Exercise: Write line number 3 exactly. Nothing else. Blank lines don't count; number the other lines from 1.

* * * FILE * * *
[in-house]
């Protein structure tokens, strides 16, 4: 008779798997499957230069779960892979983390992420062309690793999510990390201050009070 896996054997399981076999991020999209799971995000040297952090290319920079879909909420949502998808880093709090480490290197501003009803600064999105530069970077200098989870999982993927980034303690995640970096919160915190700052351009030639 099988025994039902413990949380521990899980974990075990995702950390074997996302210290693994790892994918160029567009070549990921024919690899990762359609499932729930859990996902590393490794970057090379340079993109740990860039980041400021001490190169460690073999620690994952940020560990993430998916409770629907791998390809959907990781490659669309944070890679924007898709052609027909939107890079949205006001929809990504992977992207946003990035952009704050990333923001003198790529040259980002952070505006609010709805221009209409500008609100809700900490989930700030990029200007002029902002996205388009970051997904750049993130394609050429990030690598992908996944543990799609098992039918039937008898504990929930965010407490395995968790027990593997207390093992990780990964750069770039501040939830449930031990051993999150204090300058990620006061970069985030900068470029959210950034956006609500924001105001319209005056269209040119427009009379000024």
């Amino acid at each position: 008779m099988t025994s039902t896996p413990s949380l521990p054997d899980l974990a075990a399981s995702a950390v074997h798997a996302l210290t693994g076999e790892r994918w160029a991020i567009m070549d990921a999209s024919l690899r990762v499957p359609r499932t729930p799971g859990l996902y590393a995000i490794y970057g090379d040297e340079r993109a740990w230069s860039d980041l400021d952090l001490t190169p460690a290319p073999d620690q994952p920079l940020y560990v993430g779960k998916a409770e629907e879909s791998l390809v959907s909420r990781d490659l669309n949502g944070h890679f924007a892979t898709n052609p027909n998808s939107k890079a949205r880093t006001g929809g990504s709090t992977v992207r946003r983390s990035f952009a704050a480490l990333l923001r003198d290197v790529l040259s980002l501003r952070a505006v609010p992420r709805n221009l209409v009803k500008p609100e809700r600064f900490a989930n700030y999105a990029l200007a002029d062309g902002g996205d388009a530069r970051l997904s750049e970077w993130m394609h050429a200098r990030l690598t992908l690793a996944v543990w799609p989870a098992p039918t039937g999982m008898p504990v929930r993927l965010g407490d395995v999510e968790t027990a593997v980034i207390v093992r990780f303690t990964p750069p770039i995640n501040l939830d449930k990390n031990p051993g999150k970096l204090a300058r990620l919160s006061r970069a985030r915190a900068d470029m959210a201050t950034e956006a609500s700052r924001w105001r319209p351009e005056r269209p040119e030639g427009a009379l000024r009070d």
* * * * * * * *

């Amino acid at each position: 008779m099988t025994s039902t896996p413990s949380l521990p054997d899980l974990a075990a399981s995702a950390v074997h798997a996302l210290t693994g076999e790892r994918w160029a991020i567009m070549d990921a999209s024919l690899r990762v499957p359609r499932t729930p799971g859990l996902y590393a995000i490794y970057g090379d040297e340079r993109a740990w230069s860039d980041l400021d952090l001490t190169p460690a290319p073999d620690q994952p920079l940020y560990v993430g779960k998916a409770e629907e879909s791998l390809v959907s909420r990781d490659l669309n949502g944070h890679f924007a892979t898709n052609p027909n998808s939107k890079a949205r880093t006001g929809g990504s709090t992977v992207r946003r983390s990035f952009a704050a480490l990333l923001r003198d290197v790529l040259s980002l501003r952070a505006v609010p992420r709805n221009l209409v009803k500008p609100e809700r600064f900490a989930n700030y999105a990029l200007a002029d062309g902002g996205d388009a530069r970051l997904s750049e970077w993130m394609h050429a200098r990030l690598t992908l690793a996944v543990w799609p989870a098992p039918t039937g999982m008898p504990v929930r993927l965010g407490d395995v999510e968790t027990a593997v980034i207390v093992r990780f303690t990964p750069p770039i995640n501040l939830d449930k990390n031990p051993g999150k970096l204090a300058r990620l919160s006061r970069a985030r915190a900068d470029m959210a201050t950034e956006a609500s700052r924001w105001r319209p351009e005056r269209p040119e030639g427009a009379l000024r009070d």